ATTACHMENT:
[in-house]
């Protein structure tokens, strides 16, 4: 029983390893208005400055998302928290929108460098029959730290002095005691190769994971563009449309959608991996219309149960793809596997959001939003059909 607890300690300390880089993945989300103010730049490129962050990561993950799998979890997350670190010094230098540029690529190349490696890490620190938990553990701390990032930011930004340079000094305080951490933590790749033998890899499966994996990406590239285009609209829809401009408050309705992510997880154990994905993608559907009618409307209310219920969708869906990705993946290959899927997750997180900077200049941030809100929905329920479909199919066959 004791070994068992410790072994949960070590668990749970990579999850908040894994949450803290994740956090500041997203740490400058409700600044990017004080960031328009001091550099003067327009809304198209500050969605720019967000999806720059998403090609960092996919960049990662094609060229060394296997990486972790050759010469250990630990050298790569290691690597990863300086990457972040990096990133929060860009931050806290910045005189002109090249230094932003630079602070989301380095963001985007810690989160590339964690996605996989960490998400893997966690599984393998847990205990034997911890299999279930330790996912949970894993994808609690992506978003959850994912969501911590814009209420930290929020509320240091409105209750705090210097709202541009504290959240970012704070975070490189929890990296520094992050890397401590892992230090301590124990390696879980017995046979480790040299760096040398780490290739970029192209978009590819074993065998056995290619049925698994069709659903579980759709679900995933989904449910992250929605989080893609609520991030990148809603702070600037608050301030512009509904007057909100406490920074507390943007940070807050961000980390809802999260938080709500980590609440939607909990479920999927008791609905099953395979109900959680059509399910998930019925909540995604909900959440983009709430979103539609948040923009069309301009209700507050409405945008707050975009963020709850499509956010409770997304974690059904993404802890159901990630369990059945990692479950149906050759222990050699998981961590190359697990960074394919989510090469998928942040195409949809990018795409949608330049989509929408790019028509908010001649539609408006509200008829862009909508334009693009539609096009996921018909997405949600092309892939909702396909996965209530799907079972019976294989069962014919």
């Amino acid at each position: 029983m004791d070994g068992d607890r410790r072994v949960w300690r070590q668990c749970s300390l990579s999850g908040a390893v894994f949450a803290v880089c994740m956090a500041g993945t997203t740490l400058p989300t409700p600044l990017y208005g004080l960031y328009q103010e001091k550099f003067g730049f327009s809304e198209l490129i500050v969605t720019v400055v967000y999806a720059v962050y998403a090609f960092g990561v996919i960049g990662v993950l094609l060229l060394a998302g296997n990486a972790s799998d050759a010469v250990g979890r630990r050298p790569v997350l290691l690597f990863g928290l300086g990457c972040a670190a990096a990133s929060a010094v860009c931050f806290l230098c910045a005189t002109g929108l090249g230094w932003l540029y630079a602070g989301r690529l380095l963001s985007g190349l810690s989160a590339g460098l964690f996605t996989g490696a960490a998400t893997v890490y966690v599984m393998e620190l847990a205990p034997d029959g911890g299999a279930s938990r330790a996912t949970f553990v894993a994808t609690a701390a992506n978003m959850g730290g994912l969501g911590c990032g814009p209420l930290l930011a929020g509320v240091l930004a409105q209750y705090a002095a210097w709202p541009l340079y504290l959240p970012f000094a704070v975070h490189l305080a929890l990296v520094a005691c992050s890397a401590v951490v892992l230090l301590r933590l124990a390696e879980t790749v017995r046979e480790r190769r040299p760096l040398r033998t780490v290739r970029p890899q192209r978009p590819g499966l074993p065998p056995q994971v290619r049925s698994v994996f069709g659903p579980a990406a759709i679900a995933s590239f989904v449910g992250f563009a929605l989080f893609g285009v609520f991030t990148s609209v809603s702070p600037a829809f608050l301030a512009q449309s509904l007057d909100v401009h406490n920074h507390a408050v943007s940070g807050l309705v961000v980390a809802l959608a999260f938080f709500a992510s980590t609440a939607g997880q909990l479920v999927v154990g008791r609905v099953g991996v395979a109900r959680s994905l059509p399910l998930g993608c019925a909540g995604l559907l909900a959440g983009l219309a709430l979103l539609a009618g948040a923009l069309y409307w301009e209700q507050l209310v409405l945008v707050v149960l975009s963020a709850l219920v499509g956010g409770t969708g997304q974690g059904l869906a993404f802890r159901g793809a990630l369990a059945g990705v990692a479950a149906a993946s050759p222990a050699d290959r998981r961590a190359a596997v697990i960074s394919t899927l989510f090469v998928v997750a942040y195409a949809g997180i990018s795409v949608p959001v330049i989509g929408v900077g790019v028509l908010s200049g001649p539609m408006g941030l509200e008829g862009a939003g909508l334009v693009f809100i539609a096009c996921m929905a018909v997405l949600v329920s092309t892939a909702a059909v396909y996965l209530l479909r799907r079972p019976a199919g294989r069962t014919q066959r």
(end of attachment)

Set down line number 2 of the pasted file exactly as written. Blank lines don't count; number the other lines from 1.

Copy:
């Protein structure tokens, strides 16, 4: 029983390893208005400055998302928290929108460098029959730290002095005691190769994971563009449309959608991996219309149960793809596997959001939003059909 607890300690300390880089993945989300103010730049490129962050990561993950799998979890997350670190010094230098540029690529190349490696890490620190938990553990701390990032930011930004340079000094305080951490933590790749033998890899499966994996990406590239285009609209829809401009408050309705992510997880154990994905993608559907009618409307209310219920969708869906990705993946290959899927997750997180900077200049941030809100929905329920479909199919066959 004791070994068992410790072994949960070590668990749970990579999850908040894994949450803290994740956090500041997203740490400058409700600044990017004080960031328009001091550099003067327009809304198209500050969605720019967000999806720059998403090609960092996919960049990662094609060229060394296997990486972790050759010469250990630990050298790569290691690597990863300086990457972040990096990133929060860009931050806290910045005189002109090249230094932003630079602070989301380095963001985007810690989160590339964690996605996989960490998400893997966690599984393998847990205990034997911890299999279930330790996912949970894993994808609690992506978003959850994912969501911590814009209420930290929020509320240091409105209750705090210097709202541009504290959240970012704070975070490189929890990296520094992050890397401590892992230090301590124990390696879980017995046979480790040299760096040398780490290739970029192209978009590819074993065998056995290619049925698994069709659903579980759709679900995933989904449910992250929605989080893609609520991030990148809603702070600037608050301030512009509904007057909100406490920074507390943007940070807050961000980390809802999260938080709500980590609440939607909990479920999927008791609905099953395979109900959680059509399910998930019925909540995604909900959440983009709430979103539609948040923009069309301009209700507050409405945008707050975009963020709850499509956010409770997304974690059904993404802890159901990630369990059945990692479950149906050759222990050699998981961590190359697990960074394919989510090469998928942040195409949809990018795409949608330049989509929408790019028509908010001649539609408006509200008829862009909508334009693009539609096009996921018909997405949600092309892939909702396909996965209530799907079972019976294989069962014919």